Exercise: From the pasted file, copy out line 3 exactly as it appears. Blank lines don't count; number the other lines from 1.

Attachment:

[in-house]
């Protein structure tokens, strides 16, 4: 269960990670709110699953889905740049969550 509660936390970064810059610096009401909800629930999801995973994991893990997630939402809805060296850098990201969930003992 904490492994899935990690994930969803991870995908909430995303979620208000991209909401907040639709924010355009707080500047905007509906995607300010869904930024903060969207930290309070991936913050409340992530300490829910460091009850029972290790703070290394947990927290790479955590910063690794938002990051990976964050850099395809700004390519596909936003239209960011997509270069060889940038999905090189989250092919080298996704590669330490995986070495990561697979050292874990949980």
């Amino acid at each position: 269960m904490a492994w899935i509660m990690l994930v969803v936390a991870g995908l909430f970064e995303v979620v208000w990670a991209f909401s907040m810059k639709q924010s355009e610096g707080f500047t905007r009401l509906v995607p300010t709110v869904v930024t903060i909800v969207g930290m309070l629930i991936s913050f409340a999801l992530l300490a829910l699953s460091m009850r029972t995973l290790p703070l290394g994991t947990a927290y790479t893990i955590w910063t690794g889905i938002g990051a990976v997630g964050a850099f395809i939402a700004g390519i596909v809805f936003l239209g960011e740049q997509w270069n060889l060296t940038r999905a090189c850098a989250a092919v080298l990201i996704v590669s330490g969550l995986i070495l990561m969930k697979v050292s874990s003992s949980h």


């Amino acid at each position: 269960m904490a492994w899935i509660m990690l994930v969803v936390a991870g995908l909430f970064e995303v979620v208000w990670a991209f909401s907040m810059k639709q924010s355009e610096g707080f500047t905007r009401l509906v995607p300010t709110v869904v930024t903060i909800v969207g930290m309070l629930i991936s913050f409340a999801l992530l300490a829910l699953s460091m009850r029972t995973l290790p703070l290394g994991t947990a927290y790479t893990i955590w910063t690794g889905i938002g990051a990976v997630g964050a850099f395809i939402a700004g390519i596909v809805f936003l239209g960011e740049q997509w270069n060889l060296t940038r999905a090189c850098a989250a092919v080298l990201i996704v590669s330490g969550l995986i070495l990561m969930k697979v050292s874990s003992s949980h």